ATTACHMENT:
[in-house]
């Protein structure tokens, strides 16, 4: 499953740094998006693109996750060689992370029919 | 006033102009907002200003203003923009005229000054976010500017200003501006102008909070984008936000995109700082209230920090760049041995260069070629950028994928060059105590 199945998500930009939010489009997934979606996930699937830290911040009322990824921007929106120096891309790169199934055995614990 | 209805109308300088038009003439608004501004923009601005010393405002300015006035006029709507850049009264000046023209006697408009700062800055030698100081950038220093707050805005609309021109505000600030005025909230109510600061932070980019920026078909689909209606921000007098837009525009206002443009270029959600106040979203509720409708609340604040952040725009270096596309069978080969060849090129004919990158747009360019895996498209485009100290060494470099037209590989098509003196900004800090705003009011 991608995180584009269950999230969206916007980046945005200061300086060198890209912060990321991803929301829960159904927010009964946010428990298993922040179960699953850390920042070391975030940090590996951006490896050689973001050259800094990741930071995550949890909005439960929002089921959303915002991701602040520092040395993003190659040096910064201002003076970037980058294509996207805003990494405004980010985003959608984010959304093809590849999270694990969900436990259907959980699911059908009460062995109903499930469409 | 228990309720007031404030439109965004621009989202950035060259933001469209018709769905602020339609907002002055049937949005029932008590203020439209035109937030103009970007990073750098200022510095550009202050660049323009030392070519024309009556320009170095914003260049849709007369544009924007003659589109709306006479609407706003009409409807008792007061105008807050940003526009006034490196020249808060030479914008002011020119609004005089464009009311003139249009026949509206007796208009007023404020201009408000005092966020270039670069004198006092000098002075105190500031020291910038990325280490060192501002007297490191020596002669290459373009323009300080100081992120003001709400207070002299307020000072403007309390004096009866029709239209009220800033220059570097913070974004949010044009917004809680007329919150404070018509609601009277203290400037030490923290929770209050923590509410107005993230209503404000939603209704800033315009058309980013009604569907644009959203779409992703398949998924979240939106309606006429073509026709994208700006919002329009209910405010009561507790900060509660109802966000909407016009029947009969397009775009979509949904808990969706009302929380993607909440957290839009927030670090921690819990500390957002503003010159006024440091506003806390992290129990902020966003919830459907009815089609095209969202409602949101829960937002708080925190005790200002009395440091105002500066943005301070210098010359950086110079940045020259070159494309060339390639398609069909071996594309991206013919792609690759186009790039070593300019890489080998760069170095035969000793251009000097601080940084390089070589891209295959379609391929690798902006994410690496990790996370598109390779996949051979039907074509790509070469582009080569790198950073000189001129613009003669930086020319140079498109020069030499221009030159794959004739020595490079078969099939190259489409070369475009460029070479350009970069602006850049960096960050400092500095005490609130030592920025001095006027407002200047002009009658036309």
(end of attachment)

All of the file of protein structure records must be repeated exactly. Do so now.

[in-house]
């Protein structure tokens, strides 16, 4: 499953740094998006693109996750060689992370029919 | 006033102009907002200003203003923009005229000054976010500017200003501006102008909070984008936000995109700082209230920090760049041995260069070629950028994928060059105590 199945998500930009939010489009997934979606996930699937830290911040009322990824921007929106120096891309790169199934055995614990 | 209805109308300088038009003439608004501004923009601005010393405002300015006035006029709507850049009264000046023209006697408009700062800055030698100081950038220093707050805005609309021109505000600030005025909230109510600061932070980019920026078909689909209606921000007098837009525009206002443009270029959600106040979203509720409708609340604040952040725009270096596309069978080969060849090129004919990158747009360019895996498209485009100290060494470099037209590989098509003196900004800090705003009011 991608995180584009269950999230969206916007980046945005200061300086060198890209912060990321991803929301829960159904927010009964946010428990298993922040179960699953850390920042070391975030940090590996951006490896050689973001050259800094990741930071995550949890909005439960929002089921959303915002991701602040520092040395993003190659040096910064201002003076970037980058294509996207805003990494405004980010985003959608984010959304093809590849999270694990969900436990259907959980699911059908009460062995109903499930469409 | 228990309720007031404030439109965004621009989202950035060259933001469209018709769905602020339609907002002055049937949005029932008590203020439209035109937030103009970007990073750098200022510095550009202050660049323009030392070519024309009556320009170095914003260049849709007369544009924007003659589109709306006479609407706003009409409807008792007061105008807050940003526009006034490196020249808060030479914008002011020119609004005089464009009311003139249009026949509206007796208009007023404020201009408000005092966020270039670069004198006092000098002075105190500031020291910038990325280490060192501002007297490191020596002669290459373009323009300080100081992120003001709400207070002299307020000072403007309390004096009866029709239209009220800033220059570097913070974004949010044009917004809680007329919150404070018509609601009277203290400037030490923290929770209050923590509410107005993230209503404000939603209704800033315009058309980013009604569907644009959203779409992703398949998924979240939106309606006429073509026709994208700006919002329009209910405010009561507790900060509660109802966000909407016009029947009969397009775009979509949904808990969706009302929380993607909440957290839009927030670090921690819990500390957002503003010159006024440091506003806390992290129990902020966003919830459907009815089609095209969202409602949101829960937002708080925190005790200002009395440091105002500066943005301070210098010359950086110079940045020259070159494309060339390639398609069909071996594309991206013919792609690759186009790039070593300019890489080998760069170095035969000793251009000097601080940084390089070589891209295959379609391929690798902006994410690496990790996370598109390779996949051979039907074509790509070469582009080569790198950073000189001129613009003669930086020319140079498109020069030499221009030159794959004739020595490079078969099939190259489409070369475009460029070479350009970069602006850049960096960050400092500095005490609130030592920025001095006027407002200047002009009658036309």